Homework is the perfect opportunity to build those home / school relationships that we value so much here at St Anne's.  However we don't agree with homework just for the sake of giving it.  Homework needs to have a purpose.

We believe that homework has the potential to raise standards by:

  • Increasing the time given for re-enforcing basic skills
  • Providing the opportunity to develop thinking skills and individuality
  • Extending coverage of the National Curriculum
  • Improving study skills
  • Improving attitudes to learning
  • Involving Parents in the learning process


Homework is set for children from Early Years through to Year Six

Our staff plan homework as an integral part of curriculum planning with clear links to class work. They know the importance of

  • setting tasks matched to the abilities of pupils
  • following up with children and parents when there are difficulties over the completion and return of homework
  • ensuring that homework is marked or checked as appropriate.

Homework set may be to consolidate class work, to leave pupils to pursue their own lines of enquiry or practice a specific skill. The tasks may include factual or imaginative writing, reading, spelling, learning, revising, illustration, research, practical activities or even thinking. Some homework may be set and handed in via our virtual learning environment.

There are many ways in which you as parents / carers can help your child: encouraging and supporting, checking presentation, handwriting and spelling, testing what has been set to learn, listening to reading, asking about research or topic work, and encouraging a prompt return of work into school. These are all ways of helping and supporting your child to appreciate the importance of homework, and see homework as an extension to class work.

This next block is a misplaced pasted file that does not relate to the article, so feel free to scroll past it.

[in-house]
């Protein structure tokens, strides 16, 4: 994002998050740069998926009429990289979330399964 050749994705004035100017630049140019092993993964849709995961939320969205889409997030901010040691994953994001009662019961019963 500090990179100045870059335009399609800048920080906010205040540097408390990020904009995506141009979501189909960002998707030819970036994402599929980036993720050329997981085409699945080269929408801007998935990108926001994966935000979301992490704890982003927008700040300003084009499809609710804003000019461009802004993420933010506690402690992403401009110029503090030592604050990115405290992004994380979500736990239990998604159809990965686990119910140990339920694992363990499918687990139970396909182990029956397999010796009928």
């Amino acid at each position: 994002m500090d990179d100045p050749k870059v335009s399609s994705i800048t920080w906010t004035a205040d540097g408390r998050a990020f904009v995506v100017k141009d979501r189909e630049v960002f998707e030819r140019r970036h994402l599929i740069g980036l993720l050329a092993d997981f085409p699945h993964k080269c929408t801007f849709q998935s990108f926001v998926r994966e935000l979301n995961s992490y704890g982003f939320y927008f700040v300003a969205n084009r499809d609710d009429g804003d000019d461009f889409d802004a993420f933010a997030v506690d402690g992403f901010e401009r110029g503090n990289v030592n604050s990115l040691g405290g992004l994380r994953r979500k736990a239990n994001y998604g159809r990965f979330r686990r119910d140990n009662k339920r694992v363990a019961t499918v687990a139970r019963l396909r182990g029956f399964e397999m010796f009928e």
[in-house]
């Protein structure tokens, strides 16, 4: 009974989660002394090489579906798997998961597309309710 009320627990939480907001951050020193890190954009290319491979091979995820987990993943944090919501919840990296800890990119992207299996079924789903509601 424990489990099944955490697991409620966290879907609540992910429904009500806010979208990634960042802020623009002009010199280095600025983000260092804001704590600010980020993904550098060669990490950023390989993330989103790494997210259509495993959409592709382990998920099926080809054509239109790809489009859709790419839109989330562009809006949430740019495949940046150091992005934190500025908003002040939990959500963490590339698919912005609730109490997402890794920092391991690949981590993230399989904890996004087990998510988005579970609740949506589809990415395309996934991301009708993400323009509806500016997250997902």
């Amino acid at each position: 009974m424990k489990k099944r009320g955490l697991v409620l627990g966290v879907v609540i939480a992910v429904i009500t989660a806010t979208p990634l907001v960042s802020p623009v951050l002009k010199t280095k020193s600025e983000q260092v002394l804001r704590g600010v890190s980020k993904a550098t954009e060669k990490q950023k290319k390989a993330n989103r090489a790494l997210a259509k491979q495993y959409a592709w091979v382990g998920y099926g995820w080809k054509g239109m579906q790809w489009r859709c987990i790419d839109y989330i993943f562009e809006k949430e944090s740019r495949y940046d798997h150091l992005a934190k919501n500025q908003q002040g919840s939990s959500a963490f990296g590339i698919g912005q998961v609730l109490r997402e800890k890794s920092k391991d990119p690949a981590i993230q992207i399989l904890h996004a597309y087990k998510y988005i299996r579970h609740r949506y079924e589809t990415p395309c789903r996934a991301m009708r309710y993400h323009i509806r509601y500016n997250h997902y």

Of course, children work at different speeds and so doing homework can take longer for some than others. If there is a repeated problem over homework, we encourage parents / carers to get in touch with your child’s Class Teacher. Similarly, we shall get in touch with you if we feel there are frequent problems over homework which you could help us resolve.

We ask that you support us in seeing that homework is done conscientiously, in the best possible conditions and returned promptly to school.

Learning logs - KS2

Learning Logs

What is a learning log?

A learning log is a personal, reflective journal in which children can record their knowledge and understanding in whatever way they feel is most helpful.  Learning logs give pupils the opportunity to show in much greater detail what they have been learning in school for that day or in fact over the whole week.  Pupils can record their learning, their thoughts or their feelings. The log can also become a useful revision tool for pupils in Key Stage 2.


Why use learning logs?

learning logs  make homework more fun and  encourage children to extend and consolidate the learning that has taken place in school in a more creative and independent way.  Ofsted inspectors and schools already using learning logs have praised this approach to making homework more effective and enjoyable and enabling pupils to make maximum progress in their academic and social development.


What if they get it wrong?

If the task has a right or wrong answer, such as a mathematical problem, then it will be marked in the normal manner. Because many of the learning log tasks are personalised, there is no right or wrong way of approaching a task.  Each pupil has the freedom to express their understanding in any way they like – they may choose to draw a picture or a mind map or a piece of writing. We hope that this will lead to:

  • Ownership and a sense of pride
  • An inclusive approach to homework, catering for all needs and abilities
  • Homework that is child directed rather than teacher directed
  • Children being creative and imaginative, with no boundaries